At the same time the bloody wars going around the planet, from Afghanistan to Africa, are not about defending us from terrorism but defending the economic and strategic interest of our rulers. These are no sideshows but the material consequences of a system which provokes such conflicts that take so many innocent lives. The only way that this can be stopped is if those who create the wealth (i.e. the world working class) begin to fight not only the immediate attacks of the capitalists but for a different world. This is as yet some way off and there are many obstacles to be overcome. We have already seen this year how the capitalist press distort strike demands into those that the bourgeoisie can understand (as in the “British jobs for British workers” headlines).

The Vestas Occupation

In some ways Vestas is a tale of our time. When the Danish owners of this plant producing wind turbines decided to shift production to the US claiming it was unprofitable in theUK (in reality their UK state subsidy had run out!)it meant the loss of 600 jobs. A couple of dozen young workers decided to take action themselves.

They had never been in a union but decided on a sit-in and hastily erected barriers to defend the factory. Against much harassment from the police and the company they held out for 19 days before the company finally got an order to evict them on 7 August. The sit-in got much favourable media coverage but instead of a struggle for the workers it became for “green capitalism” (a nonsense in itself). The struggle was widely supported but not by workers in other factories. One reason was that the occupiers were persuaded to sign up to the RMT union which said that the case could be won by embarrassing the Labour Government into living up to its “green credentials” by nationalising the plant and carrying on production. This line was enthusiastically supported by the TUC, the Campaign against Climate Change (i.e. middle class greens whose agenda is to make the cost of climate change be carried by workers everywhere) and the various Trotskyist left such as the Alliance for Workers Liberty and the SWP. The occupiers soon found that the RMT left them in the dark as to what was going on and started to speak for them. All solidarity action amounted to were token days (more like minutes) of action organised by trades unions who were hostile to real solidarity. There was no attempt to link up with striking posties, railworkers (who are also in the RMT!) or others involved in strike action at the time. Apparently the resin works next door is also earmarked for closure but once the RMT had taken over there was no attempt to unite with them. The other big question mark is the passivity of so many of the other workers who accepted the feeble redundancy terms of the company. Needless to say the Labour Party decided that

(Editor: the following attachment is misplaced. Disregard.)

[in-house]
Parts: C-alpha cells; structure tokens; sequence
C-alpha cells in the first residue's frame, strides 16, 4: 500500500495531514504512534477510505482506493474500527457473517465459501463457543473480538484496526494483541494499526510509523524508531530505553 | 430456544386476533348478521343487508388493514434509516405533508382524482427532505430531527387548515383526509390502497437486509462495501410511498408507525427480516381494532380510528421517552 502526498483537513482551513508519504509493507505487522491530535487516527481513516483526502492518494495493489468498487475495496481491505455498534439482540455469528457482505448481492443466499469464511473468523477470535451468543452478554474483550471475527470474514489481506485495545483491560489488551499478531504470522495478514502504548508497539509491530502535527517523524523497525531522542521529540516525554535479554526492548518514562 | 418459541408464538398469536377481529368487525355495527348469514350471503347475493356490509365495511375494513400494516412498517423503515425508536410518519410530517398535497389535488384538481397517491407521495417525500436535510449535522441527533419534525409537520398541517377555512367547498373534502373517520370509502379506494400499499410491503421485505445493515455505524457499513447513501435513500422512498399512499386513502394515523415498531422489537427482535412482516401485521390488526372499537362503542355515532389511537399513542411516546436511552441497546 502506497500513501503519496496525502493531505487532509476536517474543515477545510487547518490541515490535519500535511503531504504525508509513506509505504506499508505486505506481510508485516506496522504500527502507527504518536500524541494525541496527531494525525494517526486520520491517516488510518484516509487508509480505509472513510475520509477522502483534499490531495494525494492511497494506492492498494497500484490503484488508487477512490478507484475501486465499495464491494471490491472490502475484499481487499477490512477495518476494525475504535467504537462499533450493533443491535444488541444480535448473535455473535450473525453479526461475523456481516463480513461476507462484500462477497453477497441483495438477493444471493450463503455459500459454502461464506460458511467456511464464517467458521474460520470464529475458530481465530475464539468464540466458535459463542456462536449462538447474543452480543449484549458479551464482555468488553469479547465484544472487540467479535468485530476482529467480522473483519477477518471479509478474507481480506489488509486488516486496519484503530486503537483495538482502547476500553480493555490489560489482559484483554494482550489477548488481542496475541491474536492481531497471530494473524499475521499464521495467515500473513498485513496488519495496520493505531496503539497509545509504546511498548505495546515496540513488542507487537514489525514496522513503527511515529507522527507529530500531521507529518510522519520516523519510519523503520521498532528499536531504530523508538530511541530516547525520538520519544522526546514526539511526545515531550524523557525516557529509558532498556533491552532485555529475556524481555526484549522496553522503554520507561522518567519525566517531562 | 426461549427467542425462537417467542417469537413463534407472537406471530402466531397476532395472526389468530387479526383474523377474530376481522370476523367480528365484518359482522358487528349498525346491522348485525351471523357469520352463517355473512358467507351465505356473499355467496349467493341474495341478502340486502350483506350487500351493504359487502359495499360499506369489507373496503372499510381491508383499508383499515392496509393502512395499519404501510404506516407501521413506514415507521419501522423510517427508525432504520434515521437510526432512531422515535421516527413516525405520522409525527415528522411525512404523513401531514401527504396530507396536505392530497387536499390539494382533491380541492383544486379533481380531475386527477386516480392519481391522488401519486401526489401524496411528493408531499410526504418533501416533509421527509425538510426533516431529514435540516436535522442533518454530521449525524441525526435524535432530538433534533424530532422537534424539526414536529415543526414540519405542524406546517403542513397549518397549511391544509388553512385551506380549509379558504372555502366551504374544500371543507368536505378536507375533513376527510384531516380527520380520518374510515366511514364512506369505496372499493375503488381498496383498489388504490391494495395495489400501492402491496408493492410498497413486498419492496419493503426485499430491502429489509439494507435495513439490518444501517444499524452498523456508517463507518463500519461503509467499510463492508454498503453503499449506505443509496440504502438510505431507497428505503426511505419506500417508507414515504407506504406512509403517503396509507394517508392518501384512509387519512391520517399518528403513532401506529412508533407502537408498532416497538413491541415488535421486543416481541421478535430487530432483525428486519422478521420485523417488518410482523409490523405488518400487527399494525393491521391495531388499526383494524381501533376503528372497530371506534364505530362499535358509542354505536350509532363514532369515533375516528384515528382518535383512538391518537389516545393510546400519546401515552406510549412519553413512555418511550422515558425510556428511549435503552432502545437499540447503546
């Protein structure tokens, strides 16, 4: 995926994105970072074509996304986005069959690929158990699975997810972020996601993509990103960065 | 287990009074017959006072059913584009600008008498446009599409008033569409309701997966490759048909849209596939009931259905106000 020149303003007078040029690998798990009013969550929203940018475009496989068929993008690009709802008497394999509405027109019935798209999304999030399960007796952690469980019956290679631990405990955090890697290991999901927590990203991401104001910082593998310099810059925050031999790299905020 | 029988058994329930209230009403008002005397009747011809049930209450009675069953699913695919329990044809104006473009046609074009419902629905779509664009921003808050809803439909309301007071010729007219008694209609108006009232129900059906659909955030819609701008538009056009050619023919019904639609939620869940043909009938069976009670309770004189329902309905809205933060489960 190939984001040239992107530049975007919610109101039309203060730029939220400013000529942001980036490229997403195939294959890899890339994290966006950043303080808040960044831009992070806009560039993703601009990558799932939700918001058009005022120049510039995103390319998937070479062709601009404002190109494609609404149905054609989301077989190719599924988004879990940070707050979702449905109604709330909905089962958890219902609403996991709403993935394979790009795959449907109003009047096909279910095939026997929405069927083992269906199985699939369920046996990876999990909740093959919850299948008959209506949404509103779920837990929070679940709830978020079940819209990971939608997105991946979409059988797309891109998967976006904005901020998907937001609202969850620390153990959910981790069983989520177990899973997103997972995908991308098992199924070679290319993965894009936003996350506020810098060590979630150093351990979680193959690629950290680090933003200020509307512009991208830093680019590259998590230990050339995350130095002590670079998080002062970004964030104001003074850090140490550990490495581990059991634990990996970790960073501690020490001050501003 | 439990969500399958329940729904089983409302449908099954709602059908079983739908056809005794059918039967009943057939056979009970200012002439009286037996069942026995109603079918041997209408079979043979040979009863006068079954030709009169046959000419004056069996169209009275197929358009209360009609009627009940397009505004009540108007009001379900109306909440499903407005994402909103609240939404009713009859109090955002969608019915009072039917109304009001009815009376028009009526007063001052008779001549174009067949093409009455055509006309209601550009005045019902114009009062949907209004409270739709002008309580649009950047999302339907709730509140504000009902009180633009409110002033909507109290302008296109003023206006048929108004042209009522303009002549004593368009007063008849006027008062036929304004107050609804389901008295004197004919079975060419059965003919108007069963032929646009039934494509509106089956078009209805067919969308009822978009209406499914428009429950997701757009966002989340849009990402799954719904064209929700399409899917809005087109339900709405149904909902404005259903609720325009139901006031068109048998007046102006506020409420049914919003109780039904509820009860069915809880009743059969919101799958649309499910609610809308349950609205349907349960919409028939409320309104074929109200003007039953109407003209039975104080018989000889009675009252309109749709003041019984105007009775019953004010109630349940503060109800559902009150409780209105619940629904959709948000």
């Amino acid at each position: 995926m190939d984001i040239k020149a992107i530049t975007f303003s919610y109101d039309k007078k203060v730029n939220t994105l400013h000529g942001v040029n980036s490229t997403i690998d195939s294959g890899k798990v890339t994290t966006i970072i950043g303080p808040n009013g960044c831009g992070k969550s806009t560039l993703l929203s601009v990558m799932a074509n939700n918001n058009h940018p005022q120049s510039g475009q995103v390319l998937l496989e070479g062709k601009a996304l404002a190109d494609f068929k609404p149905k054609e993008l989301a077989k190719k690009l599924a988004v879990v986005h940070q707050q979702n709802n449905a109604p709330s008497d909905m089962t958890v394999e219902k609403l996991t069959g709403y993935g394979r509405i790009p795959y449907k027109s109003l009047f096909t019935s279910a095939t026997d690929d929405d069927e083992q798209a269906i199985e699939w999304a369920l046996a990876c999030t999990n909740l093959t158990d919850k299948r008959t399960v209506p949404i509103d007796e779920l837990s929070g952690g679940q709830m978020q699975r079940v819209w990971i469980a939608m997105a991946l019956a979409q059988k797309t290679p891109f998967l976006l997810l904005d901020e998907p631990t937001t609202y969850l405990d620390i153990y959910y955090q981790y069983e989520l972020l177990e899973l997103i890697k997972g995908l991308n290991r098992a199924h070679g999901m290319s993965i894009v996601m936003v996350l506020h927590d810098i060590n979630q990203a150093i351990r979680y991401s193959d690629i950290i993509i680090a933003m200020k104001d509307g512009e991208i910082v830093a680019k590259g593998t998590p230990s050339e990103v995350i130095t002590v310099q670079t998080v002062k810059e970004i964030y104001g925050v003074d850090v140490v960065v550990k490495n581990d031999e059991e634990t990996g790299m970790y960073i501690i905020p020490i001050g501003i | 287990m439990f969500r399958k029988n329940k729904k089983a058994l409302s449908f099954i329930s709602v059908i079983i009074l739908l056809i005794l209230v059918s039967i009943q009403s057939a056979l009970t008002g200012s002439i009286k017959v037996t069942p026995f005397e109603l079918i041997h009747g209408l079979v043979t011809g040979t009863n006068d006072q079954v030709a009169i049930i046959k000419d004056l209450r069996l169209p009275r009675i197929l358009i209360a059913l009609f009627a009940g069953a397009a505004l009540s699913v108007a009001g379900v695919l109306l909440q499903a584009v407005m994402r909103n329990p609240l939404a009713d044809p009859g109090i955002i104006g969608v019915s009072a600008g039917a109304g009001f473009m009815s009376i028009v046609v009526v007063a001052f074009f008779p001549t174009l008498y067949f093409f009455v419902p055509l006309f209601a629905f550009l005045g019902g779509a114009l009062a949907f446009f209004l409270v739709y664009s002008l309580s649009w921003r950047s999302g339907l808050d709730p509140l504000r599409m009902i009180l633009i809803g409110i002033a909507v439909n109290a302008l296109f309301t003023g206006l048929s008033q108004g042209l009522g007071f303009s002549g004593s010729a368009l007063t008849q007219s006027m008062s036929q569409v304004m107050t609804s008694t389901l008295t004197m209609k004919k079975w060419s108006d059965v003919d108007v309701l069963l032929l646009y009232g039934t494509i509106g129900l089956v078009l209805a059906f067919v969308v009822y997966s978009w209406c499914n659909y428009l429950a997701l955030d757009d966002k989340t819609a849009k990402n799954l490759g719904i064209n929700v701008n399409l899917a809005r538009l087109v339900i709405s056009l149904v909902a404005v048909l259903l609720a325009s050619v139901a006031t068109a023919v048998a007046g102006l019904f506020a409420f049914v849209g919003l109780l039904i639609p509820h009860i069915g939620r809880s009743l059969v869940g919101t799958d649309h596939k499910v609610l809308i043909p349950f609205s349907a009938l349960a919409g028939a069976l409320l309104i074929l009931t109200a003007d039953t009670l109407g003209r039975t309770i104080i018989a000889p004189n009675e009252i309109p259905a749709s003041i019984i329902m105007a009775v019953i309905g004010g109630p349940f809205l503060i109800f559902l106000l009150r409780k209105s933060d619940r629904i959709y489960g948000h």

“We are not going to nationalise because we are sticking to our principles.” (Joan Ruddock, Climate Change Minister)

Presumably these principles mean only handing out big pensions to bankers? Thus the whole affair ended up as a circus. The last 6 occupiers were evicted and are now still campaigning outside the factory gates but the whole episode underlines the need for workers to recognise their own agenda is not that of these various capitalist interests as embodied by the groups above. Ultimately workers everywhere will have to recognise that the only permanent way to ensure their living standards is when they take over the running of society themselves.

Revolutionary Perspectives

Journal of the Communist Workers’ Organisation -- Why not subscribe to get the articles whilst they are still current and help the struggle for a society free from exploitation, war and misery? Joint subscriptions to Revolutionary Perspectives (3 issues) and Aurora (our agitational bulletin - 4 issues) are £15 in the UK, €24 in Europe and $30 in the rest of the World.